July 23, 2014

Emily's Scrapbook

Emily Meek was my husband's grandmother who died when he was quite young.  A few of her things have trickled down to us, one of which is a very battered, deteriorating scrapbook filled with what must have been the prized collection of her youth.
Pasted inside are dozens of Lion Coffee collectable cards, carefully saved from the one pound sacks of coffee probably purchased by her parents.  I believe she saved these as a youth because intermingled with the cards are awards of merit from school and classmate's name cards (to be discussed in a future blog).

Lion Coffee was first roasted and bagged in 1864 in Toledo, Ohio by L. B. Shattucck, who also had a spice grinding business, all located on Summit Street. The Lion Brand Company carried on under several different owners until 1882.
After the Civil War, a young man named Alvin Woolson, returned home to Ohio, and after trying his hand working with the railroads in the West, he came back to Wauseon, Ohio, where he started in the grocery business in 1875.  Eventually, he married and moved to Toledo where he formed the Woolson Spice Company, after buying the foreclosed Lion Brand Co.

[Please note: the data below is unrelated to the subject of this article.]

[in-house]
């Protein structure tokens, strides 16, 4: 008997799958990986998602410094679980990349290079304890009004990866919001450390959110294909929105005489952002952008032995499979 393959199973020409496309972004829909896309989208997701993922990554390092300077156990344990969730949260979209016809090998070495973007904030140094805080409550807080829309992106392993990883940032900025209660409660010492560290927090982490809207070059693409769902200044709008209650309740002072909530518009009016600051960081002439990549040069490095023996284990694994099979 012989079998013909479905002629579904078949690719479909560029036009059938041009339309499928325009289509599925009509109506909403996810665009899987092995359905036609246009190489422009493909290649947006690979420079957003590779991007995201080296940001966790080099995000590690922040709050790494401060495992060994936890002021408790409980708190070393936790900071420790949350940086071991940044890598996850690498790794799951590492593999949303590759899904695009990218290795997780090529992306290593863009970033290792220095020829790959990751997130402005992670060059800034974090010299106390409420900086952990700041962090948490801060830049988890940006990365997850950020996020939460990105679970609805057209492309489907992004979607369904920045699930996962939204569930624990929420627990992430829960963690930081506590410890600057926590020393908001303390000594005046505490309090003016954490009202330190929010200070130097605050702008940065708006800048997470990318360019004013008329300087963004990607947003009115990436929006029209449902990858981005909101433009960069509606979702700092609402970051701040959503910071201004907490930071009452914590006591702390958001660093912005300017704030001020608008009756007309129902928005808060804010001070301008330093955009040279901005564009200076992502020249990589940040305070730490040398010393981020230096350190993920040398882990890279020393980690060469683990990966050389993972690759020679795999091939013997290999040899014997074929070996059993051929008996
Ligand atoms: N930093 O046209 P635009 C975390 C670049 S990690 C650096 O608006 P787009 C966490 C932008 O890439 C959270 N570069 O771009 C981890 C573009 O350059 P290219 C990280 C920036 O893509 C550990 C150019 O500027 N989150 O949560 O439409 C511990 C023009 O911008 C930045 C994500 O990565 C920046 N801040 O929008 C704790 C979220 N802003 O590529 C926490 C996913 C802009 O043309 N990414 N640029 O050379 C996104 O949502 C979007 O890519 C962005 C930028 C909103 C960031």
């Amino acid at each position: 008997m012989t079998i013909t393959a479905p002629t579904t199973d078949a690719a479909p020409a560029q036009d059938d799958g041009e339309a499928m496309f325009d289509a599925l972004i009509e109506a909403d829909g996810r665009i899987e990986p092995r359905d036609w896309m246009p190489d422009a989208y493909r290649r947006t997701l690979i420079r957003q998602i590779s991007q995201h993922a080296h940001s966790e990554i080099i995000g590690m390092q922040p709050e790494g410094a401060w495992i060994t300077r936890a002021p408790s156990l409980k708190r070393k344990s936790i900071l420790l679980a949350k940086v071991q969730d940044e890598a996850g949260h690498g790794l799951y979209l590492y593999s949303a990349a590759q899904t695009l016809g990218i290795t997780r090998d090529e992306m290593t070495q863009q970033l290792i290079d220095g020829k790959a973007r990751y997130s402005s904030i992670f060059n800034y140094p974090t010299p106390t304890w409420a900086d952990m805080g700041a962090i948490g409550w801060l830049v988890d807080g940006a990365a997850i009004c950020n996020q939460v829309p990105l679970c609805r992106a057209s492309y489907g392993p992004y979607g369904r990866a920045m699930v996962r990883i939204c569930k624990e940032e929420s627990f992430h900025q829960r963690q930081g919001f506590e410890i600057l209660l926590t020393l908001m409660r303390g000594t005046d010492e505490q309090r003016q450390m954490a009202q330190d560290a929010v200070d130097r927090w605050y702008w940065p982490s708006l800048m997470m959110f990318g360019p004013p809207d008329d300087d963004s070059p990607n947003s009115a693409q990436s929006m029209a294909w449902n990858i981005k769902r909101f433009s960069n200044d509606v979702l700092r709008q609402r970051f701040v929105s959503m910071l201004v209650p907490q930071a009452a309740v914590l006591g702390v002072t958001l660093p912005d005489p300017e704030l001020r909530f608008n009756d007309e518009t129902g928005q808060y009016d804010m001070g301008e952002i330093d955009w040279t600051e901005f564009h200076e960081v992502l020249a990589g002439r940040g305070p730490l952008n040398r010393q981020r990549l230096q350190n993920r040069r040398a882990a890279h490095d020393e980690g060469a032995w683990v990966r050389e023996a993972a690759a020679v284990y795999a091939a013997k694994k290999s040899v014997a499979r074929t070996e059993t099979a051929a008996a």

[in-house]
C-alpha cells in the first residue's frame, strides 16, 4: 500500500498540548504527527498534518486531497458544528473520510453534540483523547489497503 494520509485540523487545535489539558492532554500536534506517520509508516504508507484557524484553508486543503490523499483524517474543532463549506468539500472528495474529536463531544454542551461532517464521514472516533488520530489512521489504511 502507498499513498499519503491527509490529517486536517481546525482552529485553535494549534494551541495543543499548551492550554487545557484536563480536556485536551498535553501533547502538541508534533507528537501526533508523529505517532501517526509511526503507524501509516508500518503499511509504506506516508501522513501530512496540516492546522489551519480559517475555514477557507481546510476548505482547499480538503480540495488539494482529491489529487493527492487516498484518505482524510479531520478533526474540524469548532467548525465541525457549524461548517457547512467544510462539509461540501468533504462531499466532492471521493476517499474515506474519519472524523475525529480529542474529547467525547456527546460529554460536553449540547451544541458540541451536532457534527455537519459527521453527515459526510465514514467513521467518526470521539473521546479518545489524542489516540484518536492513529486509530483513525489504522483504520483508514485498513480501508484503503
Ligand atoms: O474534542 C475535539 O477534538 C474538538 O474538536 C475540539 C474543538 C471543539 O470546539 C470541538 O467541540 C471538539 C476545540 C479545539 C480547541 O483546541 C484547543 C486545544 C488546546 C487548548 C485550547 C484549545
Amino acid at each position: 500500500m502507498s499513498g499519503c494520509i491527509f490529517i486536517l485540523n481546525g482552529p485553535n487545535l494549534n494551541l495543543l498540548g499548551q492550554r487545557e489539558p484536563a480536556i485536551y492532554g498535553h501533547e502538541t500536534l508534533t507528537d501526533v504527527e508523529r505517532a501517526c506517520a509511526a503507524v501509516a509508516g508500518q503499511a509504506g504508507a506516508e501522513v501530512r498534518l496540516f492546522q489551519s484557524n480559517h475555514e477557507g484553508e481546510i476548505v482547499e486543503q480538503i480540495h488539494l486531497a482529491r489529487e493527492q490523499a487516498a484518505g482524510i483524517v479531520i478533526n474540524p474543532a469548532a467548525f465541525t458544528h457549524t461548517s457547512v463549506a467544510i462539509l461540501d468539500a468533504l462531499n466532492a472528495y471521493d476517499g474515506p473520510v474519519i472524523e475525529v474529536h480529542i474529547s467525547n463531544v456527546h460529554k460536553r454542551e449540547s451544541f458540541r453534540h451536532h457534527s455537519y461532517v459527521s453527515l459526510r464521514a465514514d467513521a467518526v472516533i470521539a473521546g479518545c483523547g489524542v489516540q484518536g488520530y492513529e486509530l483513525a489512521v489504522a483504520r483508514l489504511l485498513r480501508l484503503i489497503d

He wanted to make Lion Coffee a nationally known brand and he worked hard at advertising. Much money was spent on newspaper advertising and big ad campaigns.  Buyers could save wrappers or cut out lions' heads to turn in for premiums. Giveaways included dolls and sheet music.   Offering these colorful picture cards, some three dimensional, in every pound of coffee was another lure to buyers.
Woolson retired and in 1897, he sold his business for about two million dollars.

But the subsequent owners did not do well, and eventually, the assets of the company were taken over by the Lucas County, Ohio, Common Pleas Court.  Lawsuits had been filed against the new owners for fraud.  And there it was until 1980 when a company from Hawaii obtained the rights to the Lion Coffee name and the assets of the old Woolson Company.  Lion Coffee was born again in Hawaii and can be purchased today under that name.

The cards in the scrapbook are bright in color and beautifully printed.  Sadly, I have not been able to safely remove some of them from their glued existence on the yellowed scrapbook paper.  About half have just fallen off the page and remain in great condition.


Front and back views of some stand-up shadow pictures


"The cup that cheers but not inebriates."
"A luxury within the reach of all."
"Lion is the King of Coffees!"
"A beautiful picture card in every package."

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